Brandy Painter
Originally posted here.

I can't even remember how Anahita's Woven Riddle by Meghan Nuttall Sayres ended up on my radar. I remember why I was interested though. It has the sound of a fairy tale type plot where a girl chooses a suitor based on his ability to answer a riddle she weaves into cloth, but is straight up historical fiction. Historical fiction set in late 19th century Iran.

Anahita is indeed an extraordinary girl, one who dreams of a life where she chooses her own destiny. She would be con
Can you tell I've been a reading fool lately? That's what happens when your daughter is hospitalized for pneumonia and strep and then contracts the stomach flu later in the week. I've been home A LOT and have mostly been hanging out on the couch with my girl. So while she's watching Good Luck, Charlie, I'm reading!

I know this book received a lot of press when it was published back in 2006, and I can see why. I'm a sucker for historical fiction set in other countries, and fell right into Anahita'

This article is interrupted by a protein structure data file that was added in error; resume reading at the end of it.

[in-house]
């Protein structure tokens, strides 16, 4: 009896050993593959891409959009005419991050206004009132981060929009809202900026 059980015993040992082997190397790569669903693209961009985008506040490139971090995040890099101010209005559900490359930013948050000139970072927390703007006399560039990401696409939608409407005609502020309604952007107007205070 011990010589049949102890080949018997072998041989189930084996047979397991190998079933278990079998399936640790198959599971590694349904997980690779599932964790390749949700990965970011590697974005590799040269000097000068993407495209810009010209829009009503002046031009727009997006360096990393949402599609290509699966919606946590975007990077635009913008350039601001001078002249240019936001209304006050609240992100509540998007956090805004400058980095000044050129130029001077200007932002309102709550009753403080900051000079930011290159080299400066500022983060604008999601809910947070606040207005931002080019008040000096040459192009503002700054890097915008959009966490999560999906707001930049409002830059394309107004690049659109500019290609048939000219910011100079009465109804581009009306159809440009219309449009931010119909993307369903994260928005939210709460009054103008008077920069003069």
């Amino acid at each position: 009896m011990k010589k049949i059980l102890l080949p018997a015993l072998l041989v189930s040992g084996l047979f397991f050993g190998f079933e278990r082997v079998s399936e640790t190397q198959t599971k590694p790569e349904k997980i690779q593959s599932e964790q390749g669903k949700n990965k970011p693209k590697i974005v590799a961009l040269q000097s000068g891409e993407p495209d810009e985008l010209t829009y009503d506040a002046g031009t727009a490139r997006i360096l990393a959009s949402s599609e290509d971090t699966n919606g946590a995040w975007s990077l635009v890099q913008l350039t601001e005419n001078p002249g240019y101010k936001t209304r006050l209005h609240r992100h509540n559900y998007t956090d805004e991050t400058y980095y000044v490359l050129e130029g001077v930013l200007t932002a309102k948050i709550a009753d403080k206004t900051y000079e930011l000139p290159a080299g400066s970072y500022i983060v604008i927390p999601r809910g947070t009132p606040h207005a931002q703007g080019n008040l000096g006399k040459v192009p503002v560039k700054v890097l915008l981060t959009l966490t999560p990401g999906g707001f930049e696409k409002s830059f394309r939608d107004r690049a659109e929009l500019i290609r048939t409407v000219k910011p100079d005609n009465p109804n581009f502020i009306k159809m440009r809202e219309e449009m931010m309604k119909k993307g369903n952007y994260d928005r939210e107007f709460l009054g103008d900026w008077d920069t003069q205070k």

Lady Knight
Jul 13, 2010 Lady Knight rated it 4 of 5 stars  ·  review of another edition
Recommends it for: Teen girls who love romantic stories
This was a decent teen love story. While there is plenty of great cultural details, the story is really short on plot development. However most of the characters have a decent amount of depth, and Anahita in particular experiences a lot growth.

Anahita is part of a nomadic tribe in 19th c. Iran, and with her eighteenth birthday approaching, she is expected to marry. Her local Khan makes her father an offer for her hand, but Anahita is horrified. She doesn't want to become his fourth wife and refu